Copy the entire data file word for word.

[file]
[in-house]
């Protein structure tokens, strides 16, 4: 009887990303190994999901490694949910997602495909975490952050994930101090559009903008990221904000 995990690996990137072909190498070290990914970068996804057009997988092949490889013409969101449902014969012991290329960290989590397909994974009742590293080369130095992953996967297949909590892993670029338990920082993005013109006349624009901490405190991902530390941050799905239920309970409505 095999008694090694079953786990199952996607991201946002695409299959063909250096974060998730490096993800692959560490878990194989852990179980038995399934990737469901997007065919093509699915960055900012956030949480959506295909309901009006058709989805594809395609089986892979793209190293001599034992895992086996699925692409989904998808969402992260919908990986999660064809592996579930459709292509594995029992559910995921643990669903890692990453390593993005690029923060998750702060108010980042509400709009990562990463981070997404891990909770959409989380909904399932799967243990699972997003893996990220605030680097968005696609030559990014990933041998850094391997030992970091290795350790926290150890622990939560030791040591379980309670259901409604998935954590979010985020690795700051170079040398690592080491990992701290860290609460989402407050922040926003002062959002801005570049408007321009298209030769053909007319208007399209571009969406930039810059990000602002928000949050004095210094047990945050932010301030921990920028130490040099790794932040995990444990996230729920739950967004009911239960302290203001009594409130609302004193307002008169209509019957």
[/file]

[in-house]
């Protein structure tokens, strides 16, 4: 009887990303190994999901490694949910997602495909975490952050994930101090559009903008990221904000 995990690996990137072909190498070290990914970068996804057009997988092949490889013409969101449902014969012991290329960290989590397909994974009742590293080369130095992953996967297949909590892993670029338990920082993005013109006349624009901490405190991902530390941050799905239920309970409505 095999008694090694079953786990199952996607991201946002695409299959063909250096974060998730490096993800692959560490878990194989852990179980038995399934990737469901997007065919093509699915960055900012956030949480959506295909309901009006058709989805594809395609089986892979793209190293001599034992895992086996699925692409989904998808969402992260919908990986999660064809592996579930459709292509594995029992559910995921643990669903890692990453390593993005690029923060998750702060108010980042509400709009990562990463981070997404891990909770959409989380909904399932799967243990699972997003893996990220605030680097968005696609030559990014990933041998850094391997030992970091290795350790926290150890622990939560030791040591379980309670259901409604998935954590979010985020690795700051170079040398690592080491990992701290860290609460989402407050922040926003002062959002801005570049408007321009298209030769053909007319208007399209571009969406930039810059990000602002928000949050004095210094047990945050932010301030921990920028130490040099790794932040995990444990996230729920739950967004009911239960302290203001009594409130609302004193307002008169209509019957």